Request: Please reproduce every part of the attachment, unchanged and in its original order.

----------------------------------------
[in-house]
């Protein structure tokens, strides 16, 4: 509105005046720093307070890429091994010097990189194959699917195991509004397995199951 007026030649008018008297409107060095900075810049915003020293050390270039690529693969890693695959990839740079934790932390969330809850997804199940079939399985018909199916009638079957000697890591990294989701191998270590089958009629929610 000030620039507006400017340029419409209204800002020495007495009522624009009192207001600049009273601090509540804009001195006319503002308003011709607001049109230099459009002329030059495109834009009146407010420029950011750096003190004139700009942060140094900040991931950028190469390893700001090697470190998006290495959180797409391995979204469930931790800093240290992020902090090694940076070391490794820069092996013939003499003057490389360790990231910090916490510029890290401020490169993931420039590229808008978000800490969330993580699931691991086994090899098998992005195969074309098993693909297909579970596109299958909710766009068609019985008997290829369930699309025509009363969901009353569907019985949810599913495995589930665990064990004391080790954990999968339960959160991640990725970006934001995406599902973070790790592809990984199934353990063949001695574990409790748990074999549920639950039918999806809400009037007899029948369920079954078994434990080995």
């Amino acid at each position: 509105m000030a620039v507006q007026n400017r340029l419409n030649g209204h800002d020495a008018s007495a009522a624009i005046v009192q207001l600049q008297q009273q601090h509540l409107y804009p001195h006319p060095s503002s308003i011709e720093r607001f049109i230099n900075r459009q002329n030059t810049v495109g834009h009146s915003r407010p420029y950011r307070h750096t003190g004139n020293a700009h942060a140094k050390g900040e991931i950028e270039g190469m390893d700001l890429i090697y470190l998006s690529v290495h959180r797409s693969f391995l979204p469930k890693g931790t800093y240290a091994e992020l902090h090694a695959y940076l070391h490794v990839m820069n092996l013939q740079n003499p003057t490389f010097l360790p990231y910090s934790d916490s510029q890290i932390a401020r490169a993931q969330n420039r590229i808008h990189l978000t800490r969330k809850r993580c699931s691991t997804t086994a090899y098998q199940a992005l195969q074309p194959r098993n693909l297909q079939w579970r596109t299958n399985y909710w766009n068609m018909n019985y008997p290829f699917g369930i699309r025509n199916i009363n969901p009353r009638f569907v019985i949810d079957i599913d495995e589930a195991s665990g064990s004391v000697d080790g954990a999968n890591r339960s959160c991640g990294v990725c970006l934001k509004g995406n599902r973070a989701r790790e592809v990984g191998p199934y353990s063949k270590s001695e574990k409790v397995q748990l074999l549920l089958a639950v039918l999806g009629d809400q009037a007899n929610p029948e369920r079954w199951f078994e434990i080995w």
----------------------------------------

[in-house]
């Protein structure tokens, strides 16, 4: 509105005046720093307070890429091994010097990189194959699917195991509004397995199951 007026030649008018008297409107060095900075810049915003020293050390270039690529693969890693695959990839740079934790932390969330809850997804199940079939399985018909199916009638079957000697890591990294989701191998270590089958009629929610 000030620039507006400017340029419409209204800002020495007495009522624009009192207001600049009273601090509540804009001195006319503002308003011709607001049109230099459009002329030059495109834009009146407010420029950011750096003190004139700009942060140094900040991931950028190469390893700001090697470190998006290495959180797409391995979204469930931790800093240290992020902090090694940076070391490794820069092996013939003499003057490389360790990231910090916490510029890290401020490169993931420039590229808008978000800490969330993580699931691991086994090899098998992005195969074309098993693909297909579970596109299958909710766009068609019985008997290829369930699309025509009363969901009353569907019985949810599913495995589930665990064990004391080790954990999968339960959160991640990725970006934001995406599902973070790790592809990984199934353990063949001695574990409790748990074999549920639950039918999806809400009037007899029948369920079954078994434990080995």
């Amino acid at each position: 509105m000030a620039v507006q007026n400017r340029l419409n030649g209204h800002d020495a008018s007495a009522a624009i005046v009192q207001l600049q008297q009273q601090h509540l409107y804009p001195h006319p060095s503002s308003i011709e720093r607001f049109i230099n900075r459009q002329n030059t810049v495109g834009h009146s915003r407010p420029y950011r307070h750096t003190g004139n020293a700009h942060a140094k050390g900040e991931i950028e270039g190469m390893d700001l890429i090697y470190l998006s690529v290495h959180r797409s693969f391995l979204p469930k890693g931790t800093y240290a091994e992020l902090h090694a695959y940076l070391h490794v990839m820069n092996l013939q740079n003499p003057t490389f010097l360790p990231y910090s934790d916490s510029q890290i932390a401020r490169a993931q969330n420039r590229i808008h990189l978000t800490r969330k809850r993580c699931s691991t997804t086994a090899y098998q199940a992005l195969q074309p194959r098993n693909l297909q079939w579970r596109t299958n399985y909710w766009n068609m018909n019985y008997p290829f699917g369930i699309r025509n199916i009363n969901p009353r009638f569907v019985i949810d079957i599913d495995e589930a195991s665990g064990s004391v000697d080790g954990a999968n890591r339960s959160c991640g990294v990725c970006l934001k509004g995406n599902r973070a989701r790790e592809v990984g191998p199934y353990s063949k270590s001695e574990k409790v397995q748990l074999l549920l089958a639950v039918l999806g009629d809400q009037a007899n929610p029948e369920r079954w199951f078994e434990i080995w």